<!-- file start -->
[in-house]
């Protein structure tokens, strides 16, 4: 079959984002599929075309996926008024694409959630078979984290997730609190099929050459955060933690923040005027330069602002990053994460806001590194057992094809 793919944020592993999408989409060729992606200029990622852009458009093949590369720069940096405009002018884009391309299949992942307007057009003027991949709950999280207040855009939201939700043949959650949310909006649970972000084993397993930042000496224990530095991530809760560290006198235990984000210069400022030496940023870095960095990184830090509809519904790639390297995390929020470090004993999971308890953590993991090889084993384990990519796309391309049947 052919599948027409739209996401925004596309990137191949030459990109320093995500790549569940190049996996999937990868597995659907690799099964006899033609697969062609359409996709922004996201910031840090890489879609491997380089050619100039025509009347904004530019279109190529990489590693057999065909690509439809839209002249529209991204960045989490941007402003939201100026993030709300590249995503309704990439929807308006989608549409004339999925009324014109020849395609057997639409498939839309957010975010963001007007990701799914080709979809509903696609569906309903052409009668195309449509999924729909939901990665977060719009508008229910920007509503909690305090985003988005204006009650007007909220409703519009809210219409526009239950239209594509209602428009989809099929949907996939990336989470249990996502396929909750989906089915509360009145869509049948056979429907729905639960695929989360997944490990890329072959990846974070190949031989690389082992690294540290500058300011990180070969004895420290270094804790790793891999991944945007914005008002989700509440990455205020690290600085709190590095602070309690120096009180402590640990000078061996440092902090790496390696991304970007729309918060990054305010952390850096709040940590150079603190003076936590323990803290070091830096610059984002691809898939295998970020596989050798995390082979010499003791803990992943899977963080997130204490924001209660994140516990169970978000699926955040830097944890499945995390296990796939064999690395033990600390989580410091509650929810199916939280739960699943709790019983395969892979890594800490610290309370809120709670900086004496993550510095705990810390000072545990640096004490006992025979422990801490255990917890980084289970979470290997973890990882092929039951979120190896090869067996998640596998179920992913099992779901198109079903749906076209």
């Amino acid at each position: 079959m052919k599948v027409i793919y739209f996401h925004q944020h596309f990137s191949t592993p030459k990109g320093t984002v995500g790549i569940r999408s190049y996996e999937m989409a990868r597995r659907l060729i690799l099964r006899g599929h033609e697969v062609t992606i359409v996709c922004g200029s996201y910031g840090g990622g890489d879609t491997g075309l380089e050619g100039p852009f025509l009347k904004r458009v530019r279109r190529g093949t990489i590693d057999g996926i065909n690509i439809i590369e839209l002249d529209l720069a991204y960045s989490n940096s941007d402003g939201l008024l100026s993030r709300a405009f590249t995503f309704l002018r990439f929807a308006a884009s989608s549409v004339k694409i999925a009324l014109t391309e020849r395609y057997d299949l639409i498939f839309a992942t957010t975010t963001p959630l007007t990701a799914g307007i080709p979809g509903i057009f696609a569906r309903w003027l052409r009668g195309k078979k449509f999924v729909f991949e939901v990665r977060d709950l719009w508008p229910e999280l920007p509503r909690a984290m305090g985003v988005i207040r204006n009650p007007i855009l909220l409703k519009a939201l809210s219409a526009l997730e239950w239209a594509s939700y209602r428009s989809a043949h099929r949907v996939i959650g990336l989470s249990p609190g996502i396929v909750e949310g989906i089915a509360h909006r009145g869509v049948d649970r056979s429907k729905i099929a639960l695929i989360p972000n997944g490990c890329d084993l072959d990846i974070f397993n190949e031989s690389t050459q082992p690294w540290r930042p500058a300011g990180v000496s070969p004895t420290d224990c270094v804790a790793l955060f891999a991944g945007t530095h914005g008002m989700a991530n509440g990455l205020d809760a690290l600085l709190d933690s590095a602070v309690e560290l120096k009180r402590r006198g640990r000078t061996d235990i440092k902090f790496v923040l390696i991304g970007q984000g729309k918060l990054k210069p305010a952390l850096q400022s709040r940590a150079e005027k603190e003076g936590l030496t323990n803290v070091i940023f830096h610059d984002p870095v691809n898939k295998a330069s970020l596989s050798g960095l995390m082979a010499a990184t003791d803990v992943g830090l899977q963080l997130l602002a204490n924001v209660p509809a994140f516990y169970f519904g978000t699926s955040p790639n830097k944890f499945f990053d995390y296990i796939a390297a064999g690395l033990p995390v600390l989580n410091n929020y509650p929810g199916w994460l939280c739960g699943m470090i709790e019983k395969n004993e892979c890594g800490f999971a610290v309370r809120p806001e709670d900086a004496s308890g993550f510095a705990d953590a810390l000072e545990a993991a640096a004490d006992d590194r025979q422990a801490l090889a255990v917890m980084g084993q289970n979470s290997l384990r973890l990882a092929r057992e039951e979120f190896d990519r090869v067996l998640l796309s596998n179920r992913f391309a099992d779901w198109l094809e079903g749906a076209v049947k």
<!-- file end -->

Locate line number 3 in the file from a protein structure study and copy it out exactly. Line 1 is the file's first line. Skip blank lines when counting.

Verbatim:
């Amino acid at each position: 079959m052919k599948v027409i793919y739209f996401h925004q944020h596309f990137s191949t592993p030459k990109g320093t984002v995500g790549i569940r999408s190049y996996e999937m989409a990868r597995r659907l060729i690799l099964r006899g599929h033609e697969v062609t992606i359409v996709c922004g200029s996201y910031g840090g990622g890489d879609t491997g075309l380089e050619g100039p852009f025509l009347k904004r458009v530019r279109r190529g093949t990489i590693d057999g996926i065909n690509i439809i590369e839209l002249d529209l720069a991204y960045s989490n940096s941007d402003g939201l008024l100026s993030r709300a405009f590249t995503f309704l002018r990439f929807a308006a884009s989608s549409v004339k694409i999925a009324l014109t391309e020849r395609y057997d299949l639409i498939f839309a992942t957010t975010t963001p959630l007007t990701a799914g307007i080709p979809g509903i057009f696609a569906r309903w003027l052409r009668g195309k078979k449509f999924v729909f991949e939901v990665r977060d709950l719009w508008p229910e999280l920007p509503r909690a984290m305090g985003v988005i207040r204006n009650p007007i855009l909220l409703k519009a939201l809210s219409a526009l997730e239950w239209a594509s939700y209602r428009s989809a043949h099929r949907v996939i959650g990336l989470s249990p609190g996502i396929v909750e949310g989906i089915a509360h909006r009145g869509v049948d649970r056979s429907k729905i099929a639960l695929i989360p972000n997944g490990c890329d084993l072959d990846i974070f397993n190949e031989s690389t050459q082992p690294w540290r930042p500058a300011g990180v000496s070969p004895t420290d224990c270094v804790a790793l955060f891999a991944g945007t530095h914005g008002m989700a991530n509440g990455l205020d809760a690290l600085l709190d933690s590095a602070v309690e560290l120096k009180r402590r006198g640990r000078t061996d235990i440092k902090f790496v923040l390696i991304g970007q984000g729309k918060l990054k210069p305010a952390l850096q400022s709040r940590a150079e005027k603190e003076g936590l030496t323990n803290v070091i940023f830096h610059d984002p870095v691809n898939k295998a330069s970020l596989s050798g960095l995390m082979a010499a990184t003791d803990v992943g830090l899977q963080l997130l602002a204490n924001v209660p509809a994140f516990y169970f519904g978000t699926s955040p790639n830097k944890f499945f990053d995390y296990i796939a390297a064999g690395l033990p995390v600390l989580n410091n929020y509650p929810g199916w994460l939280c739960g699943m470090i709790e019983k395969n004993e892979c890594g800490f999971a610290v309370r809120p806001e709670d900086a004496s308890g993550f510095a705990d953590a810390l000072e545990a993991a640096a004490d006992d590194r025979q422990a801490l090889a255990v917890m980084g084993q289970n979470s290997l384990r973890l990882a092929r057992e039951e979120f190896d990519r090869v067996l998640l796309s596998n179920r992913f391309a099992d779901w198109l094809e079903g749906a076209v049947k």